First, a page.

In the U.S. in particular, we live in a distracted and distracting world. Multitasking seems required of us all the time, but what we know is that our brains are simply not set up to make that work.
In fact, as significant research at Stanford University has shown, much to the surprise of the researchers, the more we multitask at things such as email, Twitter, documents we are writing, and the like, the worse we get at multitasking and the worse our capacity to filter out irrelevant information and remember and keep track of important things.
What's even worse, people who do such multitasking over time believe and feel they're getting better and better at it, and they crave it more and more!
There's a reason media multitasking feels so good but works increasingly poorly. Our brains reward us with "dopamine blasts" when we encounter something new. The brain apparently does that so we have the incentive to deal with the new thing in a focused way, once we can focus in on it. But that's the key. This dopamine-reward mechanism was not designed to be stimulated again and again in rapid succession. Keep stimulating it, and we become "high," rather than more focused. Literally high. In reality, such constant task-switching may be measurably damaging our brains.
Worship planners are often tempted during this period of unrelated texts after Pentecost to "multi-task" worship after Pentecost, jumping around the lectionary texts or topics from week to week, or even changing up the order of worship each week for the sake of variety. We justify it to ourselves that variety is good. We may think we should give folks a "break" since choirs, Sunday school, and other programs may be off for much of the summer vacation season in the U.S. and Europe. We may follow suit, offering a more low-key, casual feel.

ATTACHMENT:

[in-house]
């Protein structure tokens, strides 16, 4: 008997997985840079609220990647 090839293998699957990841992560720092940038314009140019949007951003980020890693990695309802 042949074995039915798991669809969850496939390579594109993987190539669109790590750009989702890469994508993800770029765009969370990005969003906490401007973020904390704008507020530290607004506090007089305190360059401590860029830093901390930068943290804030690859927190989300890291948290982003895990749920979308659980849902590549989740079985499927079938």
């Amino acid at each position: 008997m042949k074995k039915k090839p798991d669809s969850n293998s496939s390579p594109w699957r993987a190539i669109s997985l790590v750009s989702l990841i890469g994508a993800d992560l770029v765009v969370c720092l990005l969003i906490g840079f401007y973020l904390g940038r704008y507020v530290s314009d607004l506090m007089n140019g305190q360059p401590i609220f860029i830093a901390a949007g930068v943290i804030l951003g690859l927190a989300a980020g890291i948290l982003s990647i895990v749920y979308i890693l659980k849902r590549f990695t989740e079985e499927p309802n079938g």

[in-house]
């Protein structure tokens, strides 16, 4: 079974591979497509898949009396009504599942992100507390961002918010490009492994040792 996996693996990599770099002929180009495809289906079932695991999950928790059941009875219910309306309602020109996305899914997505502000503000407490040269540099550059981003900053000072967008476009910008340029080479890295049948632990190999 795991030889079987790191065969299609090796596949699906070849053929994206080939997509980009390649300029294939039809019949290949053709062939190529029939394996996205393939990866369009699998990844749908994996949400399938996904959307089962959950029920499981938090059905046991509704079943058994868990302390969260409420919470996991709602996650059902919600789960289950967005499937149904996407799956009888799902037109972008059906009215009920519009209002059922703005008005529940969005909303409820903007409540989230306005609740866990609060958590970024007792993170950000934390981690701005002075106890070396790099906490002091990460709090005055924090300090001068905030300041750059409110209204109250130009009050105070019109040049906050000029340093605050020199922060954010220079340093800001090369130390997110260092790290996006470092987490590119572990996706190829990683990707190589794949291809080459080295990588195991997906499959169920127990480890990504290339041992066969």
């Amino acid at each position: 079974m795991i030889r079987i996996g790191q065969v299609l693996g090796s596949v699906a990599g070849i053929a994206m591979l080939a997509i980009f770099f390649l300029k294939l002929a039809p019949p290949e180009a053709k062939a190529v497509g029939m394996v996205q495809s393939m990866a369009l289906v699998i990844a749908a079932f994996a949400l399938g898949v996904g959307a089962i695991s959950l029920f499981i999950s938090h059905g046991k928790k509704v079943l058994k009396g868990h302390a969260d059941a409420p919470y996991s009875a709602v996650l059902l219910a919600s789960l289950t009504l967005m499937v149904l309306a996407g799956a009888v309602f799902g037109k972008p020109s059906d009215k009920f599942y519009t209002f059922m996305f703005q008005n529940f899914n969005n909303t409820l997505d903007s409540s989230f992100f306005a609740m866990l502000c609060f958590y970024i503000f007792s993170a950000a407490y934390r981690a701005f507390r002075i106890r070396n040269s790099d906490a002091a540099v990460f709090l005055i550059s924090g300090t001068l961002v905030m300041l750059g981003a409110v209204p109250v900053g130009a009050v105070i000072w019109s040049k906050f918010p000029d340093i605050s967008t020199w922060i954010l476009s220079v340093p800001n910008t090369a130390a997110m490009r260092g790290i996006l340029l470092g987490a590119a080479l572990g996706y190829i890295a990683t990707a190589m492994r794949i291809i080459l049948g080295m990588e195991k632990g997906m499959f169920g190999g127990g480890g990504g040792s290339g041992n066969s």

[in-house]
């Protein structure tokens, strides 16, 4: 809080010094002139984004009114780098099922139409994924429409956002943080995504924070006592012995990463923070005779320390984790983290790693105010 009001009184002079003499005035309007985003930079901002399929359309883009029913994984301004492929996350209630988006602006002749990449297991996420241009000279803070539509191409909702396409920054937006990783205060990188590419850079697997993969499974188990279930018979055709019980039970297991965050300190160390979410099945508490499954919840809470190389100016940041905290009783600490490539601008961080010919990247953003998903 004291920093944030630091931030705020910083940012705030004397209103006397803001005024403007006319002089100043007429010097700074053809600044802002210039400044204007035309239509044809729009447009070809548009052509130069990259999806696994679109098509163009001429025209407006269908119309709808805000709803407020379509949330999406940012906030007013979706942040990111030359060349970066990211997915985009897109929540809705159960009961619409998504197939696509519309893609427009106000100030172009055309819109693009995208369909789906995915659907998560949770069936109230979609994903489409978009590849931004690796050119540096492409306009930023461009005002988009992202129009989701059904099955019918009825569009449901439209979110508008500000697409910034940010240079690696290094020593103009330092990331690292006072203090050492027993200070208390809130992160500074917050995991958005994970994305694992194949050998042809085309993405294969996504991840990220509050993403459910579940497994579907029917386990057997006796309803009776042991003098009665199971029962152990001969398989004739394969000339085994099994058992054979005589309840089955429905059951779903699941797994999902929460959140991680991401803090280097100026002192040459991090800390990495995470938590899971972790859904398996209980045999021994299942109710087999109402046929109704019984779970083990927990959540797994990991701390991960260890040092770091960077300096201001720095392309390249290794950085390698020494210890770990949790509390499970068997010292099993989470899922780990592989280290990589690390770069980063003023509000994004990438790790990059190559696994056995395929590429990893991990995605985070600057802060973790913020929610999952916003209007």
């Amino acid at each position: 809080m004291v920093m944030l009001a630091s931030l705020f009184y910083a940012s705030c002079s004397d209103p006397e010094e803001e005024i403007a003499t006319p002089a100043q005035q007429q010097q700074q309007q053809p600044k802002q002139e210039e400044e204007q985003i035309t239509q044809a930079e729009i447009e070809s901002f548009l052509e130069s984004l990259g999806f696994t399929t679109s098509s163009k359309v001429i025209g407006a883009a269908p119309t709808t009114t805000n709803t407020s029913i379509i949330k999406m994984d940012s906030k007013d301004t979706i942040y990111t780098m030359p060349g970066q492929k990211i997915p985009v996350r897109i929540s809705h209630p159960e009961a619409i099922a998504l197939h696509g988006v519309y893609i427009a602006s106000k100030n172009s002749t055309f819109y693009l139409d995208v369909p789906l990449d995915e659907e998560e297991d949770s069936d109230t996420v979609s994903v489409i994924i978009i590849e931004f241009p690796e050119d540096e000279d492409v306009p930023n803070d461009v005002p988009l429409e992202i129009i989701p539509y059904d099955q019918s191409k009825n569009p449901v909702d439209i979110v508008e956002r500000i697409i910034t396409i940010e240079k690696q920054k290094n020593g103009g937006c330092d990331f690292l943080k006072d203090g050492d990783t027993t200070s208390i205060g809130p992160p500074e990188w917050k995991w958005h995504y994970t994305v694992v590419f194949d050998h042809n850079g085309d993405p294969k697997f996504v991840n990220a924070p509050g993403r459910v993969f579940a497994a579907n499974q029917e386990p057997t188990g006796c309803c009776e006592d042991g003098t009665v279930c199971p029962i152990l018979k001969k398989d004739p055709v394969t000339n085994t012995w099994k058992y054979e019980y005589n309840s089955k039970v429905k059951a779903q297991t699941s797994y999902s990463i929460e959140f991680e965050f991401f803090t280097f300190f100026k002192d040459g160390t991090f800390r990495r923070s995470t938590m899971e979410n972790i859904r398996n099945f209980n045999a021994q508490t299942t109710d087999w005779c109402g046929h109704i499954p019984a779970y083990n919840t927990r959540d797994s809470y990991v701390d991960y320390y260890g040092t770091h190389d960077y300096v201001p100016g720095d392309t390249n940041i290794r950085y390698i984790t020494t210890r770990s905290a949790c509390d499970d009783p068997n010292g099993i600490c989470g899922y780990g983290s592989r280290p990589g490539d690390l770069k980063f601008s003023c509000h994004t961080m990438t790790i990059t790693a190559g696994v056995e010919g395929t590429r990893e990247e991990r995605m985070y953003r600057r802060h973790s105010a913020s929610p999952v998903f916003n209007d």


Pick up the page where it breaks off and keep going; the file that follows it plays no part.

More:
The more casual approach and variety may feel good. Likely it will. But given the fact that worship happens and folks generally hear these texts and a sermon only once per week, you may very well be reducing their biblical memory and enhancing their biblical illiteracy by changing up the worship order too much or by jumping among the texts or topics rather than diving deeply into them from week to week.
Instead, "think series."
And think series, not only in terms of texts for focus, but the basic patterns of your worship as well.
Pick one stream of texts to focus on for several weeks on end. Read them all in worship if you can.
And accompany that series of texts with repeated elements of worship that help all who worship with you enter these texts and the work of the Spirit through them in a more profound way.
So plan intently -- not casually! Plan with the end of what God can do with us, with the particular brains we actually have, in mind.
Quit multitasking during these months-- and see how the people invited into practices of worship that reinforce the message of scripture may actually grow, rather than decline, in the intensity of their love for God and neighbor.
For another take on the dangers of multi-tasking, from Harvard Business Review, click here.
Image credit: Christine de Pizan, Multi-tasking. Used by permission under a Creative Commons License.